While the coronavirus vaccine rollout is going relatively smoothly in New Hampshire, one city is finding that its older residents are struggling to find transportation to their vaccine appointments.
A Portsmouth city worker will now transport any of the city’s 3,500 seniors who need help getting to their vaccine appointment.
Brinn Sullivan, the city's senior services supervisor, doesn’t normally take people to medical appointments, but these aren't normal times.
“The fear I hear in people’s voices when they call is real,” Sullivan said Friday.
She started helping seniors book their vaccine appointments last week and quickly learned that the state’s two closest vaccination sites are about 20 minutes away.
“They are far enough away that it was a burden for individuals who might even drive, but it’s just a bridge too far,” she explained.
But the solution was simple, she said with a laugh: “I would drive them.”
Barbara LaSalla is one of her first rides next week.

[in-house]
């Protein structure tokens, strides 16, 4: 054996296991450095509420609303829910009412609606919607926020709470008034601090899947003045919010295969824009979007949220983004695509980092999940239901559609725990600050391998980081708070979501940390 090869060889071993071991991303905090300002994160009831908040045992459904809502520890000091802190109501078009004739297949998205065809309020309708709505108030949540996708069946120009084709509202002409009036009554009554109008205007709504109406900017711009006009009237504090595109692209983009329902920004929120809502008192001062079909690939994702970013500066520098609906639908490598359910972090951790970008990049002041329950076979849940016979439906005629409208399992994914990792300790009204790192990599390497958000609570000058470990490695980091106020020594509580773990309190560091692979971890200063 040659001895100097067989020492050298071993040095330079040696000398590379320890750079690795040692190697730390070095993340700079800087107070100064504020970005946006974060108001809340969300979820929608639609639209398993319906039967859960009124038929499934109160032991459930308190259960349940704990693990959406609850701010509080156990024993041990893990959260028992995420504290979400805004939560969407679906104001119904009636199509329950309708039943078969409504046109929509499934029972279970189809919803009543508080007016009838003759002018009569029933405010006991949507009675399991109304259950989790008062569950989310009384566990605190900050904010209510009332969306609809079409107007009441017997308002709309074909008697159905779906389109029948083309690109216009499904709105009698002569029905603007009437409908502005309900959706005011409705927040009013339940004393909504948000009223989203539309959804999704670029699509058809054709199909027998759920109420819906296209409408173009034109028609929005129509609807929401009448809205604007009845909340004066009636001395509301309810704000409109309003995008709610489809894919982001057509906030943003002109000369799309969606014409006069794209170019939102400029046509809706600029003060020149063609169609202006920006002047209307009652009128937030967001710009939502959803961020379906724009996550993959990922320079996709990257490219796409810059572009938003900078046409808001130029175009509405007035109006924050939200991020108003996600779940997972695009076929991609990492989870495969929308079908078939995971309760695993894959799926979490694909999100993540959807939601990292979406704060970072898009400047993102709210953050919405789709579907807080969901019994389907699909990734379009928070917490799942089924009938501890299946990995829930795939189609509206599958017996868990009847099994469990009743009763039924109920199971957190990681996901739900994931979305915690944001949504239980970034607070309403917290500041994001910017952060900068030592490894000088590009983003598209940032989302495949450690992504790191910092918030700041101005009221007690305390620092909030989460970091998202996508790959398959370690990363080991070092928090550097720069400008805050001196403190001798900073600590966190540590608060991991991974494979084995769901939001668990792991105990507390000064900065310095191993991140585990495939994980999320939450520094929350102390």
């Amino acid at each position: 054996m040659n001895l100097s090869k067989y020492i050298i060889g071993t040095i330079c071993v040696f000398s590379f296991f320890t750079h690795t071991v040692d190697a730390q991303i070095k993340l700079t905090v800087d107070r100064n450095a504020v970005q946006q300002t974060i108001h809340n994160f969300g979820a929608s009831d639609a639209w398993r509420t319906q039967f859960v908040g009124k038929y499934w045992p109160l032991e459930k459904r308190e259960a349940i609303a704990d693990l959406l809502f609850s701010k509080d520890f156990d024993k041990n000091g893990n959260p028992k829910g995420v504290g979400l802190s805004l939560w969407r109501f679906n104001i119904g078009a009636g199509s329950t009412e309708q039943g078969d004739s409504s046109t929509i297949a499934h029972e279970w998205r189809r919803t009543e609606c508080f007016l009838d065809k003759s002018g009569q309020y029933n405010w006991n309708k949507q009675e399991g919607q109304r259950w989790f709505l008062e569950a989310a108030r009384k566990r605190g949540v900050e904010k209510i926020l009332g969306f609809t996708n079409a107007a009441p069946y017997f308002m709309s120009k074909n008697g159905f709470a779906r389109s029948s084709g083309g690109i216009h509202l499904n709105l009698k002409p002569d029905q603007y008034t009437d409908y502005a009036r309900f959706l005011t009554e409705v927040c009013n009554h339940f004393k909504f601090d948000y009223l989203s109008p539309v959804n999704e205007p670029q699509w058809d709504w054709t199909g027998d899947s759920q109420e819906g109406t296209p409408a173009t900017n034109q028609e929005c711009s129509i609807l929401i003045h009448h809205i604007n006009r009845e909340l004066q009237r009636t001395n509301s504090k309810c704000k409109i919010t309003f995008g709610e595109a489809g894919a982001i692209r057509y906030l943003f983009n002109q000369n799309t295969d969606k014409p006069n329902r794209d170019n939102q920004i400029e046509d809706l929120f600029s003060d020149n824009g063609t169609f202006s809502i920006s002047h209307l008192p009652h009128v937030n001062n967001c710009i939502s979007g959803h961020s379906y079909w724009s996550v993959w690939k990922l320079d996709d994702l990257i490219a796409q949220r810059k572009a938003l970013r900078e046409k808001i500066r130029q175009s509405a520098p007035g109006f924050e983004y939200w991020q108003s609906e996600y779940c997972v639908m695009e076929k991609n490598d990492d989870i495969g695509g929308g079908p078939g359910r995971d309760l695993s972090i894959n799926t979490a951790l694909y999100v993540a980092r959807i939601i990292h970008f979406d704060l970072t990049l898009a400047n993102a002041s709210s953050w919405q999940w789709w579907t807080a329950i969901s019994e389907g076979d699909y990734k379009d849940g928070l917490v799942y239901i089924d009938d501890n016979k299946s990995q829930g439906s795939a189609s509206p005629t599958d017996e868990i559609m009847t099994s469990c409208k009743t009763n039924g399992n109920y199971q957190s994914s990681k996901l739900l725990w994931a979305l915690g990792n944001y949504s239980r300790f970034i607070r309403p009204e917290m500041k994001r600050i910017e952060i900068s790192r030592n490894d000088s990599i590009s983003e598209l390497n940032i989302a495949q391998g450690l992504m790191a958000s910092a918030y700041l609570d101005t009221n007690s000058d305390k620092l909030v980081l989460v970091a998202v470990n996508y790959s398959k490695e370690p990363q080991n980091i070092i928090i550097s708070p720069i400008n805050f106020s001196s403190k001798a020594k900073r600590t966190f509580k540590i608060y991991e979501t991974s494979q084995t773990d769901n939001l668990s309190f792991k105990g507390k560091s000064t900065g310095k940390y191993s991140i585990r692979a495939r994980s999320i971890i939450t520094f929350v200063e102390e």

“My husband is 90 and he drives locally,” LaSalla explained. “I don’t drive anymore because I have neuropathy.”
It turns out that LaSalla and her husband are not alone. Sullivan is fielding calls from a lot of seniors who live on their own but don’t drive.
“It was a tremendous relief because, obviously, I knew if I didn’t have a ride, I wouldn’t be able to get the vaccine,” LaSalla explained.
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And while bus driver isn’t exactly part of Sullivan’s job description, she says she is grateful to play this pivotal role amid the pandemic.
“To be able to help this singular need that I know is going to alleviate a lot of people’s fears, that feels good, that feels really good,” Sullivan said.
The Portsmouth senior center serves anyone 50 and older.
Sullivan said not to hesitate to call if you need help getting to your vaccine appointment. People 65 years and older can now sign up for the vaccine in New Hampshire here.